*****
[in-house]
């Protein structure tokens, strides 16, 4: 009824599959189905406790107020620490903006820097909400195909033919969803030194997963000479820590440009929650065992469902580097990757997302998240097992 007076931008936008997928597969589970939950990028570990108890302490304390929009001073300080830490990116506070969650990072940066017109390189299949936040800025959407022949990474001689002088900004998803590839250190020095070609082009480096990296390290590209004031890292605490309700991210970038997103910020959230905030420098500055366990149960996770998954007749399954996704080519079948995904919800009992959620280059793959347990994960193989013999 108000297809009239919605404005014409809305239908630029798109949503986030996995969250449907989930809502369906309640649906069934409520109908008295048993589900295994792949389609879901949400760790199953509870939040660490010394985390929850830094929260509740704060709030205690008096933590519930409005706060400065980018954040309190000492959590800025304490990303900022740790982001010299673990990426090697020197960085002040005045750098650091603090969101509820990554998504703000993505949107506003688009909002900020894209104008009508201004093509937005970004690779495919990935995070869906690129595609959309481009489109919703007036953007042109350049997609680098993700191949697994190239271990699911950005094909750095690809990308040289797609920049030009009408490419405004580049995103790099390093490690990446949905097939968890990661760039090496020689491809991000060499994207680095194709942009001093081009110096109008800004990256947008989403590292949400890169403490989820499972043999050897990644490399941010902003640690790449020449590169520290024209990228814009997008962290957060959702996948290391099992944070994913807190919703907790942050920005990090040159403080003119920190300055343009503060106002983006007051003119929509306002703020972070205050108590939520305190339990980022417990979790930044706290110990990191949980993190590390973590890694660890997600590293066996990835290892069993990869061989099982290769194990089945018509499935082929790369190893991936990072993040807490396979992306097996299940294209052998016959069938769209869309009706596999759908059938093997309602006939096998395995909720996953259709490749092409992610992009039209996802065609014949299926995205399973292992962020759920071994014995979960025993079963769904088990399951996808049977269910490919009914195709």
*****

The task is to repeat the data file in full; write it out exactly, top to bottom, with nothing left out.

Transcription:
[in-house]
């Protein structure tokens, strides 16, 4: 009824599959189905406790107020620490903006820097909400195909033919969803030194997963000479820590440009929650065992469902580097990757997302998240097992 007076931008936008997928597969589970939950990028570990108890302490304390929009001073300080830490990116506070969650990072940066017109390189299949936040800025959407022949990474001689002088900004998803590839250190020095070609082009480096990296390290590209004031890292605490309700991210970038997103910020959230905030420098500055366990149960996770998954007749399954996704080519079948995904919800009992959620280059793959347990994960193989013999 108000297809009239919605404005014409809305239908630029798109949503986030996995969250449907989930809502369906309640649906069934409520109908008295048993589900295994792949389609879901949400760790199953509870939040660490010394985390929850830094929260509740704060709030205690008096933590519930409005706060400065980018954040309190000492959590800025304490990303900022740790982001010299673990990426090697020197960085002040005045750098650091603090969101509820990554998504703000993505949107506003688009909002900020894209104008009508201004093509937005970004690779495919990935995070869906690129595609959309481009489109919703007036953007042109350049997609680098993700191949697994190239271990699911950005094909750095690809990308040289797609920049030009009408490419405004580049995103790099390093490690990446949905097939968890990661760039090496020689491809991000060499994207680095194709942009001093081009110096109008800004990256947008989403590292949400890169403490989820499972043999050897990644490399941010902003640690790449020449590169520290024209990228814009997008962290957060959702996948290391099992944070994913807190919703907790942050920005990090040159403080003119920190300055343009503060106002983006007051003119929509306002703020972070205050108590939520305190339990980022417990979790930044706290110990990191949980993190590390973590890694660890997600590293066996990835290892069993990869061989099982290769194990089945018509499935082929790369190893991936990072993040807490396979992306097996299940294209052998016959069938769209869309009706596999759908059938093997309602006939096998395995909720996953259709490749092409992610992009039209996802065609014949299926995205399973292992962020759920071994014995979960025993079963769904088990399951996808049977269910490919009914195709």